Friday, December 14, 2007

In bold strategy, Clemens attempts to distract attention from steroid report with new absurd hairstyle

It's a risky gambit, but if anyone has the chops to distract the public from an incrimination steroid report by featuring an absurd yes-I'm-a-45-year-old-man-with-a-receeding-hairline-but-I-can-
still-get-frosted-tips hairstyle, it's Roger Clemens.

Thursday, December 13, 2007

Reaction to the Mitchell Report

This is the room of people who were surprised to hear that Roger Clemens has been taking buttloads of steroids.

Tuesday, December 11, 2007

Stupid online polls, KGW (Portland, OR) edition

There's been some unsettling talk in recent days that Oregon might be heading for something of a recession--leading economic indicators (payrolls, etc.) are down, and a group of economists from the University of Oregon apparently think there is a substantial risk to the state's economy. So, naturally, into the breach storms one of my least favorite dispensers of the local news, KGW.com, who asks its viewers to answer this highly relevant poll question:

Now, here's what I don't get: why the specificity? Why the "yes, my job would probably be at risk"? Isn't it possible to be worried about the economy even if one's job isn't at risk? I mean, I *think* my job could probably survive a not-too-nasty recession, but I still don't really relish the thought of having one. That is to say, my job would survive, but other things--the jobs of my friends, restaurants in my neighborhoods, the budget for local schools--could take a substantial hit. Why not simply write "yes, I'm concerned about the impact of a recession"?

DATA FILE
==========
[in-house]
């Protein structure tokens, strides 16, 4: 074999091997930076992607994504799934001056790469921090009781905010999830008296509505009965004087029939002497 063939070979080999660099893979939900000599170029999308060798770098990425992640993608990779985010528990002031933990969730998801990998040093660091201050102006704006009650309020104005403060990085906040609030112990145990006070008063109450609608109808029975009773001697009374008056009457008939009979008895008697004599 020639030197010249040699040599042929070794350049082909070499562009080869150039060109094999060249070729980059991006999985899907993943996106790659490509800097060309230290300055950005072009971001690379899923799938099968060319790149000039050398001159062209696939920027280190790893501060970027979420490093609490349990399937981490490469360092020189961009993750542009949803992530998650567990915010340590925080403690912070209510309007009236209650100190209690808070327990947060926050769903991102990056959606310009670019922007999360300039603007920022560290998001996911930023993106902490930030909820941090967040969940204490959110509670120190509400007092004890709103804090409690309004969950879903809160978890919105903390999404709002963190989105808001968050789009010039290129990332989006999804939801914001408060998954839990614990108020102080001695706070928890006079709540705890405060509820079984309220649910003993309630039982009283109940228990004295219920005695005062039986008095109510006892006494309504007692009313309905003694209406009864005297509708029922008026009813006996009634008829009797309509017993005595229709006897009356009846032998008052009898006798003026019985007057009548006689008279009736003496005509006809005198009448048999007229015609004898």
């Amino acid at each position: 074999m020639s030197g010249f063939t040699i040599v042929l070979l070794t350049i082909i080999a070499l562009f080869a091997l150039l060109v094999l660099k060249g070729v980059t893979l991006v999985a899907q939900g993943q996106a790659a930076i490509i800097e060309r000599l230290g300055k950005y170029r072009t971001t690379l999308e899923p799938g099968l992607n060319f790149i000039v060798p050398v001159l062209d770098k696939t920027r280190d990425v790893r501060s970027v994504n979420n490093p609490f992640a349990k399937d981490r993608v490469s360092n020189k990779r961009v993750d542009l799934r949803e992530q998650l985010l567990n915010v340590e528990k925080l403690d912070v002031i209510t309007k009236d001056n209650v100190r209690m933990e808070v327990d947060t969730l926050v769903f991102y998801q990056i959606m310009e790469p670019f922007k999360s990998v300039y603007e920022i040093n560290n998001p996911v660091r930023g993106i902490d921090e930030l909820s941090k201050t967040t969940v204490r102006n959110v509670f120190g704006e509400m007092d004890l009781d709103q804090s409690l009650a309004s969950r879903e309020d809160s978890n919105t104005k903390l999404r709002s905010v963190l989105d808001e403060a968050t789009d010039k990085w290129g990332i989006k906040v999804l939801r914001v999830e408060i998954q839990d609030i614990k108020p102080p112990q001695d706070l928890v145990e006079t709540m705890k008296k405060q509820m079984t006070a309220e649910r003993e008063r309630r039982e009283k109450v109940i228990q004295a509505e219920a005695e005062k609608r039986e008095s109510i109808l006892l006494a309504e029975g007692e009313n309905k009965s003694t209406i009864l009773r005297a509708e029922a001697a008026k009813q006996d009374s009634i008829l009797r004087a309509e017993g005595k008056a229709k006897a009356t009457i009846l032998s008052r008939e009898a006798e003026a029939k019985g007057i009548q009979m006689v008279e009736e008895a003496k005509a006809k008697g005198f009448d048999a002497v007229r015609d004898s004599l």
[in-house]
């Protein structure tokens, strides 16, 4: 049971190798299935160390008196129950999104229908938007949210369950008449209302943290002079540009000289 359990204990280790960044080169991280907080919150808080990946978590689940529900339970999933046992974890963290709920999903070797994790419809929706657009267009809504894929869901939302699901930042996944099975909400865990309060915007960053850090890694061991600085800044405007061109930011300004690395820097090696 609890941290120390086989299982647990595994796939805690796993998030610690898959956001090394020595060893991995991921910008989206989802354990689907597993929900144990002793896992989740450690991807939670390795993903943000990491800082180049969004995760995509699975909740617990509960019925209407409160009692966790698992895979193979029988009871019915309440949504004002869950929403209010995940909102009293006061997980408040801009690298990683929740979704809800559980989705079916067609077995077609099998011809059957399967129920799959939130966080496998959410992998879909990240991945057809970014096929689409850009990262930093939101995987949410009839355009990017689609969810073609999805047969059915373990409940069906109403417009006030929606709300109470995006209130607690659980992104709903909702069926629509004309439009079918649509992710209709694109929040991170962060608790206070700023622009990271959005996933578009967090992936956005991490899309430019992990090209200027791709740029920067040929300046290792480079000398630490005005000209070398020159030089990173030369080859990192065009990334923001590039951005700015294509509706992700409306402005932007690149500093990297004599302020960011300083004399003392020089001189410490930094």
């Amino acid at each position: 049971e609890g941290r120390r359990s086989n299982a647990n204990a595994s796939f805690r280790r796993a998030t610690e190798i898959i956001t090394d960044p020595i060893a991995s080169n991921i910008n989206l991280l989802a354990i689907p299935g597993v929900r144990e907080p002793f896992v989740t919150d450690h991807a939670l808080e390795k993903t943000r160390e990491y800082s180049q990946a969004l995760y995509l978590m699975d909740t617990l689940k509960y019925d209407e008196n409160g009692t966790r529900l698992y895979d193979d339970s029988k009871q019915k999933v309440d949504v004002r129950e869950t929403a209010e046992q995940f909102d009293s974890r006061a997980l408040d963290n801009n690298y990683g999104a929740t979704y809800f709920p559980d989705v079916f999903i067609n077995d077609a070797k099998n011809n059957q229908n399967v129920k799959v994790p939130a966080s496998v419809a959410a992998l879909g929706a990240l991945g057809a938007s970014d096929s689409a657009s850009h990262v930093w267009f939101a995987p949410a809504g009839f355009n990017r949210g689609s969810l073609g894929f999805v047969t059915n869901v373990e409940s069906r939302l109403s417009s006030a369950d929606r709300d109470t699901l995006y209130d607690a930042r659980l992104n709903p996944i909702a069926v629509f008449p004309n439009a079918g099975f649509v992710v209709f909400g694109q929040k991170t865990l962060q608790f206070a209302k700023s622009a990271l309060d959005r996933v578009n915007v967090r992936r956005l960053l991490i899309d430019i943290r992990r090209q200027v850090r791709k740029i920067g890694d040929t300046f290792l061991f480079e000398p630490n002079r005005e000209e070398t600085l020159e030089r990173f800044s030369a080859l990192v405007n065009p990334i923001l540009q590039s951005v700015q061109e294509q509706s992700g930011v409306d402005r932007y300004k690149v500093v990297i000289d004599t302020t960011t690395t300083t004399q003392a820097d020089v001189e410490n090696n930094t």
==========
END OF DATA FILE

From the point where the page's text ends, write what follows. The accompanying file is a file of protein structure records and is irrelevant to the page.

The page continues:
Actually, the reason is pretty simple: the "no" answer--"I feel secure"--is much more general, and it could very well be that they wrote the poll in such a way as to generate a happy news story--more people are optimistic than pessimistic. The current results have the "no's" in the lead by about 10 points, so I could be on to something.